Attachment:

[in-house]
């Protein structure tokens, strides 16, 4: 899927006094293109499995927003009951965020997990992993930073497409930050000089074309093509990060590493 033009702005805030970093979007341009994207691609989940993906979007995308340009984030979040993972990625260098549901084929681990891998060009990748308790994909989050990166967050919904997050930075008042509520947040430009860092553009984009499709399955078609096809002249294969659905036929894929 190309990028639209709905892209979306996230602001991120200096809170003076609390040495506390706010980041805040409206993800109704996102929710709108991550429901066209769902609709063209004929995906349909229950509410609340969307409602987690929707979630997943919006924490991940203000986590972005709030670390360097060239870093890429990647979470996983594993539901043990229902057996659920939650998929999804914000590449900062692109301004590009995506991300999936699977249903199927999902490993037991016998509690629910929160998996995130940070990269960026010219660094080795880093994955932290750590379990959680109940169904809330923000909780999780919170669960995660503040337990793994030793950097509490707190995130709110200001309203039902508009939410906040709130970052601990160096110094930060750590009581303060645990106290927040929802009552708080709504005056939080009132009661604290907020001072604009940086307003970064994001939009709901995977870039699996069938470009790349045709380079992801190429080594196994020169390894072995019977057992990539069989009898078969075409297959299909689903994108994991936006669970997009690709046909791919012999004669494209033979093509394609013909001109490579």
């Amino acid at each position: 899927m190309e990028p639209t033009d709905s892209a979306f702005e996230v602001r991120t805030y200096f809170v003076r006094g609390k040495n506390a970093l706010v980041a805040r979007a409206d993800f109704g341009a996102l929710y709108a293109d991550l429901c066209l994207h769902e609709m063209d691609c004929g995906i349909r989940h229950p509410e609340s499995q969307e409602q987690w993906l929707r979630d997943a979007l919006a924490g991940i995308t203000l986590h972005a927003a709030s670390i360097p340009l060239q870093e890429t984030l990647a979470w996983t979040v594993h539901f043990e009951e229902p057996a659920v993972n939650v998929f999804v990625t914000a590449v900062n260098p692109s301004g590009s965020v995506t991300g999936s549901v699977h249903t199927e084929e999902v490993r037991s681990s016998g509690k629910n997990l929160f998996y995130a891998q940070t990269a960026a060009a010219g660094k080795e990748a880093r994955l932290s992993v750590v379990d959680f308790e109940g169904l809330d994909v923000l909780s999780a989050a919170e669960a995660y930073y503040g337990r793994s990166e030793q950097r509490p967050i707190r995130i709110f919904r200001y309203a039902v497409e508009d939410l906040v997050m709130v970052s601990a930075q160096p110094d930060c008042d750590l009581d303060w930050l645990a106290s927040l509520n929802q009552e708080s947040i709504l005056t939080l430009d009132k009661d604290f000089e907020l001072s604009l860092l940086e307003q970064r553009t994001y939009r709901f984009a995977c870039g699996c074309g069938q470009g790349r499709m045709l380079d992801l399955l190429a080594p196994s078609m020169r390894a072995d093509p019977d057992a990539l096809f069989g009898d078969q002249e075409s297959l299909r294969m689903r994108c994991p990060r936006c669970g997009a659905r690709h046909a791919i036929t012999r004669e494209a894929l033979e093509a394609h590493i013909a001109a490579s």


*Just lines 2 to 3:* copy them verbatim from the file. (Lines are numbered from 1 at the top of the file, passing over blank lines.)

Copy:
């Protein structure tokens, strides 16, 4: 899927006094293109499995927003009951965020997990992993930073497409930050000089074309093509990060590493 033009702005805030970093979007341009994207691609989940993906979007995308340009984030979040993972990625260098549901084929681990891998060009990748308790994909989050990166967050919904997050930075008042509520947040430009860092553009984009499709399955078609096809002249294969659905036929894929 190309990028639209709905892209979306996230602001991120200096809170003076609390040495506390706010980041805040409206993800109704996102929710709108991550429901066209769902609709063209004929995906349909229950509410609340969307409602987690929707979630997943919006924490991940203000986590972005709030670390360097060239870093890429990647979470996983594993539901043990229902057996659920939650998929999804914000590449900062692109301004590009995506991300999936699977249903199927999902490993037991016998509690629910929160998996995130940070990269960026010219660094080795880093994955932290750590379990959680109940169904809330923000909780999780919170669960995660503040337990793994030793950097509490707190995130709110200001309203039902508009939410906040709130970052601990160096110094930060750590009581303060645990106290927040929802009552708080709504005056939080009132009661604290907020001072604009940086307003970064994001939009709901995977870039699996069938470009790349045709380079992801190429080594196994020169390894072995019977057992990539069989009898078969075409297959299909689903994108994991936006669970997009690709046909791919012999004669494209033979093509394609013909001109490579």
């Amino acid at each position: 899927m190309e990028p639209t033009d709905s892209a979306f702005e996230v602001r991120t805030y200096f809170v003076r006094g609390k040495n506390a970093l706010v980041a805040r979007a409206d993800f109704g341009a996102l929710y709108a293109d991550l429901c066209l994207h769902e609709m063209d691609c004929g995906i349909r989940h229950p509410e609340s499995q969307e409602q987690w993906l929707r979630d997943a979007l919006a924490g991940i995308t203000l986590h972005a927003a709030s670390i360097p340009l060239q870093e890429t984030l990647a979470w996983t979040v594993h539901f043990e009951e229902p057996a659920v993972n939650v998929f999804v990625t914000a590449v900062n260098p692109s301004g590009s965020v995506t991300g999936s549901v699977h249903t199927e084929e999902v490993r037991s681990s016998g509690k629910n997990l929160f998996y995130a891998q940070t990269a960026a060009a010219g660094k080795e990748a880093r994955l932290s992993v750590v379990d959680f308790e109940g169904l809330d994909v923000l909780s999780a989050a919170e669960a995660y930073y503040g337990r793994s990166e030793q950097r509490p967050i707190r995130i709110f919904r200001y309203a039902v497409e508009d939410l906040v997050m709130v970052s601990a930075q160096p110094d930060c008042d750590l009581d303060w930050l645990a106290s927040l509520n929802q009552e708080s947040i709504l005056t939080l430009d009132k009661d604290f000089e907020l001072s604009l860092l940086e307003q970064r553009t994001y939009r709901f984009a995977c870039g699996c074309g069938q470009g790349r499709m045709l380079d992801l399955l190429a080594p196994s078609m020169r390894a072995d093509p019977d057992a990539l096809f069989g009898d078969q002249e075409s297959l299909r294969m689903r994108c994991p990060r936006c669970g997009a659905r690709h046909a791919i036929t012999r004669e494209a894929l033979e093509a394609h590493i013909a001109a490579s």